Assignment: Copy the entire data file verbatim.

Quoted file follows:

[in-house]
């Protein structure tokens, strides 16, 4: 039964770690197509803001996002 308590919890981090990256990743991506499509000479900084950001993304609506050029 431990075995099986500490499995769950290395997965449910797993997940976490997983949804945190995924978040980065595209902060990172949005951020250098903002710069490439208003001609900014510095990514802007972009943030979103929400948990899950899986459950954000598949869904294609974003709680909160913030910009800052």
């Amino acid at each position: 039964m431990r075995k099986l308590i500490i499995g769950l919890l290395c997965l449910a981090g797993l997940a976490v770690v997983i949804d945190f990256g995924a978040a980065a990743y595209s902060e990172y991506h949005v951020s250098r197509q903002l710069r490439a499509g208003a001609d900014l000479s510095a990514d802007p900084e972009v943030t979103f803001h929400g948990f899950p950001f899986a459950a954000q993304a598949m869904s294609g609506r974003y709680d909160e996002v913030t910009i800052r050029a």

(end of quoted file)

[in-house]
């Protein structure tokens, strides 16, 4: 039964770690197509803001996002 308590919890981090990256990743991506499509000479900084950001993304609506050029 431990075995099986500490499995769950290395997965449910797993997940976490997983949804945190995924978040980065595209902060990172949005951020250098903002710069490439208003001609900014510095990514802007972009943030979103929400948990899950899986459950954000598949869904294609974003709680909160913030910009800052």
């Amino acid at each position: 039964m431990r075995k099986l308590i500490i499995g769950l919890l290395c997965l449910a981090g797993l997940a976490v770690v997983i949804d945190f990256g995924a978040a980065a990743y595209s902060e990172y991506h949005v951020s250098r197509q903002l710069r490439a499509g208003a001609d900014l000479s510095a990514d802007p900084e972009v943030t979103f803001h929400g948990f899950p950001f899986a459950a954000q993304a598949m869904s294609g609506r974003y709680d909160e996002v913030t910009i800052r050029a």